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The Supreme Court just temporarily blocked the Trump administration from adding a citizenship question to the 2020 census

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  • The US Supreme Court voted to temporarily block the Trump administration from adding a citizenship question to the 2020 US census on Thursday.
  • The push to add a citizenship question to the 2020 census began at the US Department of Commerce, led by Secretary Wilbur Ross, which convinced the Department of Justice to argue the question was necessary to enforce the Voting Rights Act.
  • Three federal judges previously ruled that the the administration violated the Administration Procedure Act in adding the question, and that it would violate the constitution’s enumeration clause by hindering the accuracy of the question.
  • Further litigation over whether the citizenship question discriminates against minority groups in violation of the Equal Protection Clause will still continue in the lower courts, despite the Supreme Court’s ruling.
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The United States Supreme Court voted to block the Trump administration from adding a citizenship question to the 2020 US census on Thursday — but it could be temporary.

The case, United States Department of Commerce v. New York, No. 18-966, was one of the biggest of the year, and the administration had tumultuous legal battle to include the controversial question.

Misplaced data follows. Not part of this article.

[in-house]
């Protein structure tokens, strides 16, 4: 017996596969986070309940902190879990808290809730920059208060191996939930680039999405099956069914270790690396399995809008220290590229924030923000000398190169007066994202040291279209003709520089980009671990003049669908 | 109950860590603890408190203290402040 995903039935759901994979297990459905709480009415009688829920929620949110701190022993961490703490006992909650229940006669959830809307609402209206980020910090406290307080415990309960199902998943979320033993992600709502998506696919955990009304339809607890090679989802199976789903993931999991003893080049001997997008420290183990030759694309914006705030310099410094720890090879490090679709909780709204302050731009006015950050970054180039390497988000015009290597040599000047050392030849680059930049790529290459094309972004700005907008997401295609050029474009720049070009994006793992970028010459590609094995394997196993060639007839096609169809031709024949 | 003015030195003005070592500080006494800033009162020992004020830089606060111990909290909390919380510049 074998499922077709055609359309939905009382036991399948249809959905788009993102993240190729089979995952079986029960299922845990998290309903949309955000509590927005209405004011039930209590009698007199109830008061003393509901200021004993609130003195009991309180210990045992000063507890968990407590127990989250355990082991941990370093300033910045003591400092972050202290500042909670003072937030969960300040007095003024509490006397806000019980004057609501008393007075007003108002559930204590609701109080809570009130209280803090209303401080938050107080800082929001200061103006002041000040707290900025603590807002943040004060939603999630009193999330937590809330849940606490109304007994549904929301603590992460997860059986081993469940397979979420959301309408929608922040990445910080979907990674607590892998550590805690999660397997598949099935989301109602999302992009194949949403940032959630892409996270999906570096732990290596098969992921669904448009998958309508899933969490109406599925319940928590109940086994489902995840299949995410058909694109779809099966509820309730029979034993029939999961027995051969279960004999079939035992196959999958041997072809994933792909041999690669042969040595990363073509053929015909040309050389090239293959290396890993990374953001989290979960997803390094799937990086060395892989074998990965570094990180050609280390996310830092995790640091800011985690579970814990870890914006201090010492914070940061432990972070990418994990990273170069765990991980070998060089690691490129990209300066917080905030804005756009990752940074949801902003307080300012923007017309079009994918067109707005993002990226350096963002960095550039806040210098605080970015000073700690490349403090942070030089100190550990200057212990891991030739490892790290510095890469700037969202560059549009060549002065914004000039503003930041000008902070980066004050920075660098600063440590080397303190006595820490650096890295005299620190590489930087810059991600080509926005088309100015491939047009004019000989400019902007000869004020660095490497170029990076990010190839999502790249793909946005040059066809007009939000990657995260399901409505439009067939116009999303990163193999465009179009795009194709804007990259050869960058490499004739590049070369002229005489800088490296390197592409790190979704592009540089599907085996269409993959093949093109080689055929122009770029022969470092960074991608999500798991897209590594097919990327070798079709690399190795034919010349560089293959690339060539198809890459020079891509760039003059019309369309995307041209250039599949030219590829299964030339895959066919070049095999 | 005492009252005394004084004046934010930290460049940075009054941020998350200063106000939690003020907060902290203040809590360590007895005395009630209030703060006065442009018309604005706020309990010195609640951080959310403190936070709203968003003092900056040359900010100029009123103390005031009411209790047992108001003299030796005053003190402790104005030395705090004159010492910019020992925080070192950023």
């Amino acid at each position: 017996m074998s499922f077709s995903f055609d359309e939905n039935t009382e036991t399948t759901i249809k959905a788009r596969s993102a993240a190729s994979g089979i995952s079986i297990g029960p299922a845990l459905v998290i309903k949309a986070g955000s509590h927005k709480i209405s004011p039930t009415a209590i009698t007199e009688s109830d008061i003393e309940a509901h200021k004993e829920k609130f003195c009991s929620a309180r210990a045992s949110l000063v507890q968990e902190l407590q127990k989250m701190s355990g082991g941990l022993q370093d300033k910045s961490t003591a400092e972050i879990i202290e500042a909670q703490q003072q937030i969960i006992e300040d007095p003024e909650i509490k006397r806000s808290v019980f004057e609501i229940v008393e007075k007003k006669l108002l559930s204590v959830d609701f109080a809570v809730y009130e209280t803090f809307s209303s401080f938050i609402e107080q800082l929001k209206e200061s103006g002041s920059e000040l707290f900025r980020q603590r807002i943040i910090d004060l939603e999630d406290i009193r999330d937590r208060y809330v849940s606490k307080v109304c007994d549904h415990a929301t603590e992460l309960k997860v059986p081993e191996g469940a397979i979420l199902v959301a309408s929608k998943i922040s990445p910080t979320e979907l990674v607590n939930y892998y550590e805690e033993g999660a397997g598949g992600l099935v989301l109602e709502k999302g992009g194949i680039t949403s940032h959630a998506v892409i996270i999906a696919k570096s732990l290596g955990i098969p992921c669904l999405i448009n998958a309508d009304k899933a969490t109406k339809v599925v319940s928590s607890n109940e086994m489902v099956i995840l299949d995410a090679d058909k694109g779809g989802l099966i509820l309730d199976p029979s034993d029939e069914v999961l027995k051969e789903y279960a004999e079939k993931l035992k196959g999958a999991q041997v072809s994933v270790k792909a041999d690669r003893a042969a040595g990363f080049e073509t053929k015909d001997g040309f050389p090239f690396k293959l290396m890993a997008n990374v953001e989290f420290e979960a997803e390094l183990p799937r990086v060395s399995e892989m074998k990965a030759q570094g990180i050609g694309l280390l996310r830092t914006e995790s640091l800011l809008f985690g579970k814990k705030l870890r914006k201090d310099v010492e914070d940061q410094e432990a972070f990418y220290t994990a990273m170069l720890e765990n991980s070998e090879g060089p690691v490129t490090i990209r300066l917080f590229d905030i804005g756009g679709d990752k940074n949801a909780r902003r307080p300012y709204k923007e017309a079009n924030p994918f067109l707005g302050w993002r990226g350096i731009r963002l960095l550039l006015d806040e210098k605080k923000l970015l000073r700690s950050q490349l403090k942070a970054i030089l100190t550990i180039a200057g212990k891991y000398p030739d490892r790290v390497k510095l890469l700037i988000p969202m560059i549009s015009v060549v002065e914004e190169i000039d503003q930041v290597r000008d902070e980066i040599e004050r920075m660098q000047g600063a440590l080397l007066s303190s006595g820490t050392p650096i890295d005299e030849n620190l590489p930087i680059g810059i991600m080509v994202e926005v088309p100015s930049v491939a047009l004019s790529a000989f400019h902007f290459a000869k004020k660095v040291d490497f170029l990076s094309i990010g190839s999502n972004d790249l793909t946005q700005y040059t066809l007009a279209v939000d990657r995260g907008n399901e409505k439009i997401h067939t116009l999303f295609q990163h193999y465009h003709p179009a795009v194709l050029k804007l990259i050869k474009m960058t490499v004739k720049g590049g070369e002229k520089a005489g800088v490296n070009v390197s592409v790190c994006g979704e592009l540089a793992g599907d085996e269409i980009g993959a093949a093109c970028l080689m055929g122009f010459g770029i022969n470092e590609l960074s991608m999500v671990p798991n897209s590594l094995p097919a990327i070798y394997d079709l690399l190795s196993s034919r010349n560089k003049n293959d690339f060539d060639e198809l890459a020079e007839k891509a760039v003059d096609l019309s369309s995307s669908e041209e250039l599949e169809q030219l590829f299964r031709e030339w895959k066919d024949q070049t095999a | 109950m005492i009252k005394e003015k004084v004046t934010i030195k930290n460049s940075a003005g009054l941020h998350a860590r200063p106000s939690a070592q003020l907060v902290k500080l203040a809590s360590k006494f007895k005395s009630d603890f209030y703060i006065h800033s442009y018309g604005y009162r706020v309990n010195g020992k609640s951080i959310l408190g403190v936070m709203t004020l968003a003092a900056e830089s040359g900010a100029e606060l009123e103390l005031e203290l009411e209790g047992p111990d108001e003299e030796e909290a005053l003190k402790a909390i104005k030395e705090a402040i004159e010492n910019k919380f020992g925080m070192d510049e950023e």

Writing for the majority opinion, Chief Justice John Roberts said Commerce Secretary Wilbur Ross didn’t give proper reasoning for adding the citizenship question, but that the Trump administration could prevail in adding it if they gave a better explanation. The case will go back to the lower courts with the justices’ guidance.

It was a complex ruling, with the justices agreeing and disagreeing with each other on several points. Some parts were unanimous, while others fell down party lines.

The push to add a citizenship question to the 2020 census began when Ross convinced the Department of Justice to argue that adding a citizenship question to the census was necessary to enforce the protections of the Voting Rights Act of 1965.

The American Civil Liberties Union and other government entities and groups almost immediately sued over the administration’s planned addition of a citizenship question in multiple jurisdictions beginning in April 2018, arguing in all three cases that the administration violated proper administrative procedure in adding the question.

States and immigrant rights groups sued, arguing that adding the citizenship question wouldn’t accurately count

The Census Bureau’s own internal research found that a citizenship question would suppress census participation among Latinx and undocumented people, meaning that states and areas with high concentrations of such residents could stand to lose federal funding, congressional districts, and electoral college votes.

us census supreme court

Read more: The Supreme Court will decide if the 2020 Census can ask about citizenship, possibly affecting the distribution of billions of dollars in federal money